I recently picked up a Marlin 39A at a gun show. I had been looking at lever action .22's for a while now, and didn't want to pay the price for a new Marlin. I rarely see any used 39A's for sale, so I didn't have much confidence I'd find one anytime soon. Lo and behold, the last fun show I attended, there was one 39A for sale by a vendor that deals only in used guns. I looked it over, and could tell immediately it was lightly, if ever used. The stock was perfect, and the bluing was an honest 99%. All of the screws were perfect as well, and showed no deformations from a screw driver being used on them. The wood was not checkered, and there was no cross bolt safety. The sling swivels had all of their bluing on them, so it had never been slinged for any length of time. The stock is oiled, and it was clear to me from dealing in milsurps, the finish was likely as it came from the factory. In other words, the previous owner did not put any additional coats of linseed or tung oil on the wood. You can still see the very tiny open grains of the walnut, not in a dried out bad way, but in a good well preserved lightly used way. The only sign of use is on the gold trigger. There is a very slight amount of finish wear in the spot a right handed shooter would contact the trigger. Like a lot of older rifles, this one was missing the sight hood, but the brass bead is still there, and the sight blade is perfect.
I gave the rifle a good once over, and the seller came over to talk to me. He pointed out that new ones sell for five hundred or more, and that he got this one from an estate sale. He also commented that this one doesn't have the "nice hand checkering" the new ones do, but then again, it is an older used gun. I got a little chuckle out of that statement. I put it back on the rack, and proceeded to shop the entire show. After an hour or so of walking around, I decided to take one last look at the Marlin. I had been reading up on the 39A's for a while now, so I knew this was an older gun in excellent condition, but I didn't quite know exactly what I was looking at. The gun was tagged for $449. The dealer came over, and noticed I was back again looking at same rifle. He made a joke about it being fate, and offered it up to me for $420 out the door, tax included. I told him(the truth, not a line....LOL) that I had found another rifle, and I was trying to make up my mind between the two because I couldn't afford both. He asked me what I would pay. I told him $375 out the door, tax included. He thought about it, and agreed.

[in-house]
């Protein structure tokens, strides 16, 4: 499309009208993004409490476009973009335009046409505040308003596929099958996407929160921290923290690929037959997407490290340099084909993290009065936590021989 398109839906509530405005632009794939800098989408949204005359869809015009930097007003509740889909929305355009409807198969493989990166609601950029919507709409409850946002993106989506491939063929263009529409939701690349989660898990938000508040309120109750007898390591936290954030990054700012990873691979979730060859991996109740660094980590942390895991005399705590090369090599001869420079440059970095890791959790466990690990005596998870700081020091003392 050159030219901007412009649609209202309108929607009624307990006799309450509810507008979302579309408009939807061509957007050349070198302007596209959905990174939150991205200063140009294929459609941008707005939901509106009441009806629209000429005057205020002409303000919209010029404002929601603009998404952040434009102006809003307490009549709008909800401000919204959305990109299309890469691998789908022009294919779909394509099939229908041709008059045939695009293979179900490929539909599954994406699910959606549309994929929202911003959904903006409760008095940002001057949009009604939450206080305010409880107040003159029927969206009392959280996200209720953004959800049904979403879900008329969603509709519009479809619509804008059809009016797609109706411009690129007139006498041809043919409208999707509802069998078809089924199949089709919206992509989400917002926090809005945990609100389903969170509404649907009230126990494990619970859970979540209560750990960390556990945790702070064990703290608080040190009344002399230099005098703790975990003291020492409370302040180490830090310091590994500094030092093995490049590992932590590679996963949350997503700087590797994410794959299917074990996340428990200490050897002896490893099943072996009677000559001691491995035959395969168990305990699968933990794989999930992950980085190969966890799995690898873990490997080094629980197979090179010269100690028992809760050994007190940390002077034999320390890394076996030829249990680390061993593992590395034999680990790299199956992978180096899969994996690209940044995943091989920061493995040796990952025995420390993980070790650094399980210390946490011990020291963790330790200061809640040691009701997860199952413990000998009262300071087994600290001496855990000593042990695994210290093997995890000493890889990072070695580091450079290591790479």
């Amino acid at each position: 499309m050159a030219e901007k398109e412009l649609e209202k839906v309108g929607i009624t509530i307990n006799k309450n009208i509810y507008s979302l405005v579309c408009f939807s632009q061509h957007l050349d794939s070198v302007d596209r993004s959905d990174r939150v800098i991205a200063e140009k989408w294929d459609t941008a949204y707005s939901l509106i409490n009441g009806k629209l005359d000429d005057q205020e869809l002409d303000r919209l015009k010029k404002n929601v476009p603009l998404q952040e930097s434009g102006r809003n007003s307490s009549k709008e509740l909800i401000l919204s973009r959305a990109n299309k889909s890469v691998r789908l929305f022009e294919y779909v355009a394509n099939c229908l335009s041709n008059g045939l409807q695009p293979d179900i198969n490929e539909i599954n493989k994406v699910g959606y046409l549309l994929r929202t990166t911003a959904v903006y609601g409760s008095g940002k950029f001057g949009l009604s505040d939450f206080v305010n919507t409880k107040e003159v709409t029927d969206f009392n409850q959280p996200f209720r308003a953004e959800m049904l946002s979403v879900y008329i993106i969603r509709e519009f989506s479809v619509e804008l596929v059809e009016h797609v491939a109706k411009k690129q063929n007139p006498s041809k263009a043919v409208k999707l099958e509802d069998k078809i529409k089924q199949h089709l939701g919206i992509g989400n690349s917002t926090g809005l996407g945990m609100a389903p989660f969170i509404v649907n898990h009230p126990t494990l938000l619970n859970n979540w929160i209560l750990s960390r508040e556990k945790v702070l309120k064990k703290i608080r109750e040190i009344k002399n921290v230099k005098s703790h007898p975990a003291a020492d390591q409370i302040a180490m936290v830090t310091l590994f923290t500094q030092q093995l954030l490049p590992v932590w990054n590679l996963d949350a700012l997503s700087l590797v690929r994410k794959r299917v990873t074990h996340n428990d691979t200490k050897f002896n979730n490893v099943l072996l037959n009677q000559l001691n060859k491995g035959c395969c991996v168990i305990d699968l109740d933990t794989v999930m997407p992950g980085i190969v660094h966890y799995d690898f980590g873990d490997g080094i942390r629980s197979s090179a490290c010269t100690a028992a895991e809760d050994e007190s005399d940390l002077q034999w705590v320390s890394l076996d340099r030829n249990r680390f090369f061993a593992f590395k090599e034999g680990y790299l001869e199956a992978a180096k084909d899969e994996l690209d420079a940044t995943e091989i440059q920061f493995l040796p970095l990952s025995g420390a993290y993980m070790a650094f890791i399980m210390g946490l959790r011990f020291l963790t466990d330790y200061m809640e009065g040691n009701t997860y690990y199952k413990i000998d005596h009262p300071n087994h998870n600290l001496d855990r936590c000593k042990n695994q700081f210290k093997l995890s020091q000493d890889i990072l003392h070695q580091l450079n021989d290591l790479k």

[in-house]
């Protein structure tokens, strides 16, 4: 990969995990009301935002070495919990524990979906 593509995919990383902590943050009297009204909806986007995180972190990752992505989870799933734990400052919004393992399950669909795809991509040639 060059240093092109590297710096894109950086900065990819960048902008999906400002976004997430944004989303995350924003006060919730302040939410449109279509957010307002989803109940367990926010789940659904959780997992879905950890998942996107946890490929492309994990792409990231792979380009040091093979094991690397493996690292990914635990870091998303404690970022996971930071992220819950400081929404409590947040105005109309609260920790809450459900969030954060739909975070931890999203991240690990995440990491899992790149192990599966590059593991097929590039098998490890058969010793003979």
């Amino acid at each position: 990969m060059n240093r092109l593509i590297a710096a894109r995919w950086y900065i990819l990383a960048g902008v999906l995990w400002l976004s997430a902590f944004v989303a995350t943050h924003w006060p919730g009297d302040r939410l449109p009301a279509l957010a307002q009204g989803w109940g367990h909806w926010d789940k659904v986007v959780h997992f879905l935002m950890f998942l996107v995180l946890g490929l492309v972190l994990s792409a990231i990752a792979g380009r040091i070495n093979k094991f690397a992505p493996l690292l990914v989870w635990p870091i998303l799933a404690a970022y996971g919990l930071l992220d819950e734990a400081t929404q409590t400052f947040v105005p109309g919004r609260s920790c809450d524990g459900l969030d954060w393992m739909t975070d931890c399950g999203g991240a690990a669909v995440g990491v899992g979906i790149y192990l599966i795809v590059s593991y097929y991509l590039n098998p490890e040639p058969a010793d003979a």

I think at $375 OTD, I may have paid a tad too much, but it beats $500+ for a new one without the character this old rifle has. What do you think about the price?
Overall, I'm happy with my purchase. I'm glad I held out for a used one. The size and feel of the 39A was worth the extra money, and it's condition pleases me. The serial number is AA16XXX, which makes it a 1965 Marlin Golden 39A. All things considered, not too bad for a 43 year old rifle.
Here are the obligatory pictures.